I was bullied. It took me years before I could admit that, let alone write about it in an article or book. It was one of the darkest stretches of my life, but also served as one of my largest catalysts for growth.
There are all sorts of entrepreneurs. There are people seeking out investors for grandiose ideas meant to change the world. There are entrepreneurs that quit their jobs and struggle to get by for months, maybe years. Then there are entrepreneurs like me, who work a day job, and our entrepreneurial efforts become our night job.
As 21-year old students with our whole careers in front of us, we could fail more often and more spectacularly — and learn more in the process — than anyone else in the market. How's that for a competitive advantage?
Prior to college, my only exposure to entrepreneurship was hearing mythical stories of students coding an app in their dorm and then, in a matter of weeks, raking in millions of dollars, rubbing shoulders with celebrities, and lounging in a sports car parked outside of their mansion in Silicon Valley.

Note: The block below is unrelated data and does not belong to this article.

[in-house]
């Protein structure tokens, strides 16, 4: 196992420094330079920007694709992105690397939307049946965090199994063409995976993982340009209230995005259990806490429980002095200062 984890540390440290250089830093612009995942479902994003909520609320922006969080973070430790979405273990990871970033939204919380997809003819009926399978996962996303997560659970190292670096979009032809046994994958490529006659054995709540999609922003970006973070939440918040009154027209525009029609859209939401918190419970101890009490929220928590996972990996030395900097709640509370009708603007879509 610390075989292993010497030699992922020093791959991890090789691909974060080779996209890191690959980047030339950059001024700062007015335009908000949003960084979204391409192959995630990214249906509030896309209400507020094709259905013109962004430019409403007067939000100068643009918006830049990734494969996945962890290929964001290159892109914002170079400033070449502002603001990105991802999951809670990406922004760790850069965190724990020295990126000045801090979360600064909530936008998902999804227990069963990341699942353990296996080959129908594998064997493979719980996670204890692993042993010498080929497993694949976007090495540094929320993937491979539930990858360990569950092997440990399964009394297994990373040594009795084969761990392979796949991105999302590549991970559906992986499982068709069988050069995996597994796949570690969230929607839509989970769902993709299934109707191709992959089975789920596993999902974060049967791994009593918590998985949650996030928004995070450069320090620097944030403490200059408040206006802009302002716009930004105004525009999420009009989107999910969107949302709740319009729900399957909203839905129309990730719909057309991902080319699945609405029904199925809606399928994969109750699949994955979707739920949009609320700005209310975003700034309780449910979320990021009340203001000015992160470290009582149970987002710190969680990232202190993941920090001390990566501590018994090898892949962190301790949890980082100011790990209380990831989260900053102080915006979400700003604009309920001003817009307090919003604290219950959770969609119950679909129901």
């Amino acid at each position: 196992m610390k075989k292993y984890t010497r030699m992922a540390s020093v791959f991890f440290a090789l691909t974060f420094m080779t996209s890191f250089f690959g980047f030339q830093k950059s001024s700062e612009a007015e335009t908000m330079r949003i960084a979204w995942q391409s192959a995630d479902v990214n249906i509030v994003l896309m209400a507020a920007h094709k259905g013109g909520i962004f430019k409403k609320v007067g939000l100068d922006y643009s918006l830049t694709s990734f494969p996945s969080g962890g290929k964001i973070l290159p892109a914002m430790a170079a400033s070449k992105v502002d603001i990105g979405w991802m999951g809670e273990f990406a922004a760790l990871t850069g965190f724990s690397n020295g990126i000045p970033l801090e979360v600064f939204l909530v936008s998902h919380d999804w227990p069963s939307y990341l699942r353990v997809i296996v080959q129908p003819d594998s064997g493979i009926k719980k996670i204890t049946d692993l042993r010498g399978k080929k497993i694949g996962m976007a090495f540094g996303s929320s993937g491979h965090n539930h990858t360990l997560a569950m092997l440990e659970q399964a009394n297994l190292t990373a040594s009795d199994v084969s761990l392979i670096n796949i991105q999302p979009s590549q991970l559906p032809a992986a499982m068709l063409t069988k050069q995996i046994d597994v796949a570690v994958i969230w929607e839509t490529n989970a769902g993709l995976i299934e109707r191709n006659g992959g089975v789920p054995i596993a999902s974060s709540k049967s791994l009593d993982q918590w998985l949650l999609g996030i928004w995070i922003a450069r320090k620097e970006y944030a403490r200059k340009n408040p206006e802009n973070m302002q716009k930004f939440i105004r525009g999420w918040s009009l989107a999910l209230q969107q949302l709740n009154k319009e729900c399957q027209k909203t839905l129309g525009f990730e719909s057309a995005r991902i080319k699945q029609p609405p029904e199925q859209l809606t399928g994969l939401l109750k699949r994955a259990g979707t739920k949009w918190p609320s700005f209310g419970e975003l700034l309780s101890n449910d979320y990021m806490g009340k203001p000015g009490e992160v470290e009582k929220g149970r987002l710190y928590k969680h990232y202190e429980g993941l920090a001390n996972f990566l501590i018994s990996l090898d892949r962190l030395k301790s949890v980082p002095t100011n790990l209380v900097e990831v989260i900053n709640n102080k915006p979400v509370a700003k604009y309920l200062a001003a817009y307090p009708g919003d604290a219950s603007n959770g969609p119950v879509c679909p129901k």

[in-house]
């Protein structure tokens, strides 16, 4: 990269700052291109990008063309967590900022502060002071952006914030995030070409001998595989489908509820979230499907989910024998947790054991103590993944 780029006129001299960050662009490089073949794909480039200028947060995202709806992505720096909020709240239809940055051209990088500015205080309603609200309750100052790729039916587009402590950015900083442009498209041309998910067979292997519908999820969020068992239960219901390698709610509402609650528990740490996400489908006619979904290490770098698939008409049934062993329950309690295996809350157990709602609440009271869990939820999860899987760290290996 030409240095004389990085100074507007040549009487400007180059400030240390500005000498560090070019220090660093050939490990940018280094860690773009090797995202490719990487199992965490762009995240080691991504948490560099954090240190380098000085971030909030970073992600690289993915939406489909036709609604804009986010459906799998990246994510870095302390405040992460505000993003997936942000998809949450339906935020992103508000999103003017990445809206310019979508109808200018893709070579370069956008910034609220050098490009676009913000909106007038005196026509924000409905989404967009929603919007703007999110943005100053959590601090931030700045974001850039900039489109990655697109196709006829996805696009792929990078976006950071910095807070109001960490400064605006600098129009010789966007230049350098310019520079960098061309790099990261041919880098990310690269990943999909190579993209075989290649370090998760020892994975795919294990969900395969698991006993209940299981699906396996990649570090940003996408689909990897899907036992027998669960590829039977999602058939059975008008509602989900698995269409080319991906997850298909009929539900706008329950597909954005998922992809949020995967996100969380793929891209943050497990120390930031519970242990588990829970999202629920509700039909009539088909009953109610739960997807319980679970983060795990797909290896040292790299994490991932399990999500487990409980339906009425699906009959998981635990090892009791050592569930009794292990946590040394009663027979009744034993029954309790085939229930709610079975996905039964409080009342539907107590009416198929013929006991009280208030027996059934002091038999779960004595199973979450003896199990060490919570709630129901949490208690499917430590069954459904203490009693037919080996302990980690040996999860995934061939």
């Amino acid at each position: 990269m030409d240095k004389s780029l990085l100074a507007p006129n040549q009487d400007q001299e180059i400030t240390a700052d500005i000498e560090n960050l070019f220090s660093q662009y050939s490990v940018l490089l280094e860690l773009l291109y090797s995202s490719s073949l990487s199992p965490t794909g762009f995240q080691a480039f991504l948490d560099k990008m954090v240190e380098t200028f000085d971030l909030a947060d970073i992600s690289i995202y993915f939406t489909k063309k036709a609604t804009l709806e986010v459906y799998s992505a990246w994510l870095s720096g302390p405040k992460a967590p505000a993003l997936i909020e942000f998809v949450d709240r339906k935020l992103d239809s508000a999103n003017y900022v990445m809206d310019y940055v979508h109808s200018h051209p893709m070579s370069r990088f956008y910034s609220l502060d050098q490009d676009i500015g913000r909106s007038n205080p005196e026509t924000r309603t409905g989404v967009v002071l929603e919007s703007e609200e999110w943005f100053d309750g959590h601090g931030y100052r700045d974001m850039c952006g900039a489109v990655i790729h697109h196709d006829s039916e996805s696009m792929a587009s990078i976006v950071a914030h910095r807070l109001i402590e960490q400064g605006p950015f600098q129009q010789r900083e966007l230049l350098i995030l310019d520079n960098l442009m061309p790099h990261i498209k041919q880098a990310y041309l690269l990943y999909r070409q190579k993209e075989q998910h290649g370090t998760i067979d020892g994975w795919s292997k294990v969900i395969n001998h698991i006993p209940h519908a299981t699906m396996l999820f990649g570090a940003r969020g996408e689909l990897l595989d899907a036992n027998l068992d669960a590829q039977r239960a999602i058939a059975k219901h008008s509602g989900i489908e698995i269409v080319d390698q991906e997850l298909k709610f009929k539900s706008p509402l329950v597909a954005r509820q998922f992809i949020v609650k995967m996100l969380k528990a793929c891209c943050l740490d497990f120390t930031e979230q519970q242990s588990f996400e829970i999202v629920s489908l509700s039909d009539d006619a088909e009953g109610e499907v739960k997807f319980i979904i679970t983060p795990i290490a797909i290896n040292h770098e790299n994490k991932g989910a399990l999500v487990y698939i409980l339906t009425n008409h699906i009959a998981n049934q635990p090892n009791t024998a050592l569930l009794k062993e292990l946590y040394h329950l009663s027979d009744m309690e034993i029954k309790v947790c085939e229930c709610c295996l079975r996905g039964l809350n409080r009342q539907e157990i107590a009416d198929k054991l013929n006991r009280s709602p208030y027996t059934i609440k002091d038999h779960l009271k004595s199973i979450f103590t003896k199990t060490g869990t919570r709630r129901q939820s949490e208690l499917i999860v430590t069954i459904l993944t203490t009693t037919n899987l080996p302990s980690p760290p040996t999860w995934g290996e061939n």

A year in Ecuador changed the course of one undergrad's path.
She faces an uphill battle to get zoning changed for the California site.
Entrepreneurs are pursuing some eyebrow-raising possibilities.
If all you do is trade one type of government support for another, you'd be crazy to expect change. And that is what universal basic income does.
The former No.1 golfer on how he took control of his brand and formed Great White Shark Enterprises.
Female entrepreneurs often struggle to win the backing of venture capitalists and angel investors. Here's how they are fighting back